In Part 2, I had just completed pouring the concrete workbench in Cynthia’s new Glass Bead Making Studio. Since then the concrete has cured and I have installed the window, made and installed the door, and built a ventilation system (I always want to misspell the word ventilation as ventillation. But now I remember that one of the Ls got sucked out by the fan…). I also disassembled her very rusty electric kiln, repainted it with a high-temp paint (her choice of color), and reassembled it.
Here is a photo of the door. I made it by welding a 2″x2″ square metal tubing frame and insetting (spot welding) a panel from a piece of scrap shipping container siding. I sealed the panel to the frame with my favorite goo, windshield urethane adhesive. It will be painted the house color. We will use this same design for the security doors inside the house. These doors are strong. Damn strong:
After all that was complete it was move-in time, so she and I took a day and moved her out of her old critter-infested studio in the kiosko by the road at our rental house. She considered it more like a mercy evacuation and was quite delighted. Here is her new studio with just a bit more organizing to be done; you can see the window, exhaust, her torch, kiln, and glass storage rack:
I built her glass rod storage rack a couple years ago. Each tube stores a particular glass rod and she has already outgrown it. So I welded a couple carriolas under the existing tubes and will fabricate about 75 more PVC tubes for more storage.
I still need to fabricate and install trim at the ceiling, but that will have to wait until my bending brake is completed.
In other news, Cynthia came with a package deal of two cats, Harry and Bob. Cynthia will do anything for her cats or anyone else’s for that matter. Here is a photo of her in Colorado, rescuing a neighbor’s cat from a tree:
Here are Harry and Bob:
One night Bob (short for Bob Bob) went out the cat door. He and Harry are usually back by curfew but during the night I noticed that I was sleeping better, as Bob usually announces every hour on the hour, punctuating the quiet night air with typical Siamese chit-chat “meow-meow.” Just enough to wake me, oh joy, although Cynthia usually sleeps through it.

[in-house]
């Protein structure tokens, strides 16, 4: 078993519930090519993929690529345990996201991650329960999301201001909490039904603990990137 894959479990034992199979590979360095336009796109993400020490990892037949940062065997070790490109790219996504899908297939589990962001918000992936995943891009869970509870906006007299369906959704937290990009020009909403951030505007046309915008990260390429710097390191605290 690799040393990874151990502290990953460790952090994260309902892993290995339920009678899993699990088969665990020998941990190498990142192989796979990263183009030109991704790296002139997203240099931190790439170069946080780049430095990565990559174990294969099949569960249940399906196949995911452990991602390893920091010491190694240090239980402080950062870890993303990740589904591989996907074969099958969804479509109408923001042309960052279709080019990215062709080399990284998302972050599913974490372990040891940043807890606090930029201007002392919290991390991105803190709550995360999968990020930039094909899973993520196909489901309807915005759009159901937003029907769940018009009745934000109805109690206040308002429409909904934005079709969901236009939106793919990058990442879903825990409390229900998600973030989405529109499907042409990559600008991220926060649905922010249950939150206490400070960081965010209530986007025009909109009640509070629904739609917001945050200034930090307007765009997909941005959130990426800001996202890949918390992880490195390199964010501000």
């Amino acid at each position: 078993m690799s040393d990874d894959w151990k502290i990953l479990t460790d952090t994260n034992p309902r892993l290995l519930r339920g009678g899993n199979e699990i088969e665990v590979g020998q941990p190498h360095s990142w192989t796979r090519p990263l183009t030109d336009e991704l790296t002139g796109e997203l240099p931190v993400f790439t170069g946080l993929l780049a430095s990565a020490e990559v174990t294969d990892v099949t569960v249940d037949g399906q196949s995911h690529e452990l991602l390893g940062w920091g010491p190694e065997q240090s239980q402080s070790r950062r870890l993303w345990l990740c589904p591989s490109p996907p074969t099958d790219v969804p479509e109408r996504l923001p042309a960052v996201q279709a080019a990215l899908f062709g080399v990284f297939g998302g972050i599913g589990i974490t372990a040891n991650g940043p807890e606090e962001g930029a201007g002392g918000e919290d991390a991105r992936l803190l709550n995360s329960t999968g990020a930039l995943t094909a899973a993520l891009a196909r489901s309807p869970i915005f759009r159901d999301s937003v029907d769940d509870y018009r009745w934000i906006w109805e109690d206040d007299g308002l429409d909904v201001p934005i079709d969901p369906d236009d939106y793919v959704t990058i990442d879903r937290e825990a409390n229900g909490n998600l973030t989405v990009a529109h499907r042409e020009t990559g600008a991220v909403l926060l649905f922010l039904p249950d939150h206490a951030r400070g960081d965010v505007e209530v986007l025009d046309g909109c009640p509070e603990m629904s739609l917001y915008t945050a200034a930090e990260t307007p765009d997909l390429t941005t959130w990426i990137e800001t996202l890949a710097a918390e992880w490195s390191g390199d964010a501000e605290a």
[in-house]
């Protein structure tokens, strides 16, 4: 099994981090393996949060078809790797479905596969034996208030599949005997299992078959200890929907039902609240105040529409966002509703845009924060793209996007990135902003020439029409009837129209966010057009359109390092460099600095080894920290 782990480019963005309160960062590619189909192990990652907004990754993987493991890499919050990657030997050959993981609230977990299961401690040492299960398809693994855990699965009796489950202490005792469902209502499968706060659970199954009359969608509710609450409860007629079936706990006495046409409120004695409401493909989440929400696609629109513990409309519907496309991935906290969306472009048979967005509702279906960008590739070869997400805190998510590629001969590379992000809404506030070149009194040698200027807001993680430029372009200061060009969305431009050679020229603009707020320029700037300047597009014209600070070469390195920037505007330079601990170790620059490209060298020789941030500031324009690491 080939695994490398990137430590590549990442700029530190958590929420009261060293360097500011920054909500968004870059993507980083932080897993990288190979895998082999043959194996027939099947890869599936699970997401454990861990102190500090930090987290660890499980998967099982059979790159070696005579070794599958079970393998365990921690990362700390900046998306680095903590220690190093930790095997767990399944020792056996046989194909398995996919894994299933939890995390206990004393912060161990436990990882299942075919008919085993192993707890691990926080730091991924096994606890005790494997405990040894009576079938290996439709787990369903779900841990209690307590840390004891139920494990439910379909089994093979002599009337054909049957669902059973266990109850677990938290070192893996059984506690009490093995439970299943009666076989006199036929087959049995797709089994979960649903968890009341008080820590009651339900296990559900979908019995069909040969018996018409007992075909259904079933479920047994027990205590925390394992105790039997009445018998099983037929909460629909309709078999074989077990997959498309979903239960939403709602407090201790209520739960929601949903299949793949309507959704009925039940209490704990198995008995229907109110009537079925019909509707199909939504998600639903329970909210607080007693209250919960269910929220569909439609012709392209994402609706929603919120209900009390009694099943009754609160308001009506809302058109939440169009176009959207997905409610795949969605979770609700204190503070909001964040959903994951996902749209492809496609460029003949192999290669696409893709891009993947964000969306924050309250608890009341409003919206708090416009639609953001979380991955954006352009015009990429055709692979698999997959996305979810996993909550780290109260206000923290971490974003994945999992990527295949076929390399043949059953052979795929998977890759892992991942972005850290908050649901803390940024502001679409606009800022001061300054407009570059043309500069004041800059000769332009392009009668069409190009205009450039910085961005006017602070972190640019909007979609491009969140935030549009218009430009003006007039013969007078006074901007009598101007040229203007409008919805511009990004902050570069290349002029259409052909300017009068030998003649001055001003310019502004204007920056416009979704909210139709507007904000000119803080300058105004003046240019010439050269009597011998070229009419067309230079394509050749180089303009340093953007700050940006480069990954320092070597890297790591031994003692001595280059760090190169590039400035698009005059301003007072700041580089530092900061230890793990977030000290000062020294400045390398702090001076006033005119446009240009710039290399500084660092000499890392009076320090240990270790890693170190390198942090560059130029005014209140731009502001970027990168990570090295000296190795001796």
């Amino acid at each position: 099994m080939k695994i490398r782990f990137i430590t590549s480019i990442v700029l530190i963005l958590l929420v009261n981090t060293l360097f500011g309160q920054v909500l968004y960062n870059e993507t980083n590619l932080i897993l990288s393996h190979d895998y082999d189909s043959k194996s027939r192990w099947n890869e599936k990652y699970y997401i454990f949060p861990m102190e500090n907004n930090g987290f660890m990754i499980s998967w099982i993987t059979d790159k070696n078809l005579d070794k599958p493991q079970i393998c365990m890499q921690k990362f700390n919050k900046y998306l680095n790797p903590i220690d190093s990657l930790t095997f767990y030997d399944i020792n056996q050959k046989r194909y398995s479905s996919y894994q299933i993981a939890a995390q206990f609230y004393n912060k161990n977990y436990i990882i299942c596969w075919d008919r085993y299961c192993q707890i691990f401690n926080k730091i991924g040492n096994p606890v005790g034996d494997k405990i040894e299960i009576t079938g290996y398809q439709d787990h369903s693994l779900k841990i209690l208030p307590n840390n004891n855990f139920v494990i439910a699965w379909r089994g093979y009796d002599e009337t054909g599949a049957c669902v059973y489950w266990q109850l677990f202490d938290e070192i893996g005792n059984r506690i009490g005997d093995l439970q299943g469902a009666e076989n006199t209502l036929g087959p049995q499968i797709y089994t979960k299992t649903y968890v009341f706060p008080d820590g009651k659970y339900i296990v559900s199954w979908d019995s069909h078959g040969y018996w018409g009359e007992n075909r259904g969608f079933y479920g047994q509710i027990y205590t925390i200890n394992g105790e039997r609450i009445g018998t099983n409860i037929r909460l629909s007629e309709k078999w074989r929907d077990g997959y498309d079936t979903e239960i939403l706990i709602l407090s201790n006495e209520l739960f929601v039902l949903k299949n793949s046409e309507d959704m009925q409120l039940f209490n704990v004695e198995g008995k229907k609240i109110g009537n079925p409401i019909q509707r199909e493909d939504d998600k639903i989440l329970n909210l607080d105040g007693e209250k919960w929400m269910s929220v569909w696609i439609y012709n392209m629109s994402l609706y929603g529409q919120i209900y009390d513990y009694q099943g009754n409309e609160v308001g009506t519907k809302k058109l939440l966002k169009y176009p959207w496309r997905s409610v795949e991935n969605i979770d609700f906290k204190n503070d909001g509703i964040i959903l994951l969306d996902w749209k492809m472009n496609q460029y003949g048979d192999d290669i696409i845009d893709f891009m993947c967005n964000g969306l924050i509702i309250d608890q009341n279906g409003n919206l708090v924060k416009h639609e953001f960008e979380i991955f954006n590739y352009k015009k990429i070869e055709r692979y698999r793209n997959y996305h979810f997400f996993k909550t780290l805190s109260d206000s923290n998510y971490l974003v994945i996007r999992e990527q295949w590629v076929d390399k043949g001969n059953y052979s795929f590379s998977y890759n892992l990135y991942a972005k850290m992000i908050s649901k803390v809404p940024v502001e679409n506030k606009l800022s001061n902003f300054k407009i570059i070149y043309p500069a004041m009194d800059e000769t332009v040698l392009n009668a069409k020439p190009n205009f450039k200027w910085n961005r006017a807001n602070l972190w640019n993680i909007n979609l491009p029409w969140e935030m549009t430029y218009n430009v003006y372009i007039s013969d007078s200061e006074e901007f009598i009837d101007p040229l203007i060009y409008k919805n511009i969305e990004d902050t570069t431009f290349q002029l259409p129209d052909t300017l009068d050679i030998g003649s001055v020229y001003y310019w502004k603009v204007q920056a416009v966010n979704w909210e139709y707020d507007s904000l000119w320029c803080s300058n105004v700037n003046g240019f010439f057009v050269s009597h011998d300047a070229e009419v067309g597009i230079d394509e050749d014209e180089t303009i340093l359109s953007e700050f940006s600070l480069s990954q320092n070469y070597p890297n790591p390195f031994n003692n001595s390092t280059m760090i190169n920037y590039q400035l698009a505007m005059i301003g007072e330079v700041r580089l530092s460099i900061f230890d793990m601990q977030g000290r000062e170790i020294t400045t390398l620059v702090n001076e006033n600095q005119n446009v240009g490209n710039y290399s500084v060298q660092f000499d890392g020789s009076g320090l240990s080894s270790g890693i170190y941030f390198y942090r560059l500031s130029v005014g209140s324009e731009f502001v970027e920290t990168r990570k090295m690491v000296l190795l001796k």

In the morning I got up early and went looking for Bob. He was no where to be found. I alerted Cynthia and she began calling him with her high-pitched, “Bob Bob Bob Bob Bob Bob.” He usually comes running, just like a dog, but this time he didn’t. We canvassed the yard to no avail.
The day passed with re-calling and re-searching, but still no Bob. Days and nights passed and the grieving of the possible end of a twelve-year relationship began. Harry wouldn’t eat and Cynthia was frantic.
At day nine we had come to terms with reality. Usually in the tropics a dead animal will quickly bring the circling vultures, but not in this case. So we invented the story that Bob had been taken by a snake, probably a boa, because no body was found.
You may have noticed that I haven’t posted in a while, and this is the reason. Our household was just in too much turmoil.
But then on the morning of day ten, just as I finished my breakfast oatmeal, I received a call (in Spanish) from our neighbor’s housekeeper. She reported to me that the gardener had seen a black cat duck into a culvert under a side road by their house. Cynthia wasn’t dressed yet, but I was and was at the house a few minutes later.
The gardener was waiting for me, sitting on a rock by the culvert. He gestured to the twelve-inch culvert. I got down in the mud and cautiously poked my head around the pipe. Sure enough, I could see Bob in silhouette, crouched about mid-pipe. I called, he meowed. I called, he meowed. I called, he meowed. It took the better part of fifteen-minutes before he felt safe enough to emerge from his neighborhood-dog-proof hideout.
I gathered the unpleasantly-fragranced beast up in my arms and brought him home to Cynthia. Tears flowed, and Bob had a lot of explaining to do.
Our household is again back to normal. Cynthia is overjoyed, Harry is eating again as fussily as ever, and I am really happy that our tale of the boa wasn’t true.
And Bob is again going outside, but not venturing far from home.
Bonus Photo: Here’s a photo I took from the roadside scenic overlook, overlooking the town of El Valle down in the volcanic crater. The time is shortly after sunrise. The sun is beginning to stream down into the crater and is burning off the wispy cloud cover. This area of Panama has such a primal feel:
That’s all for now. More soon.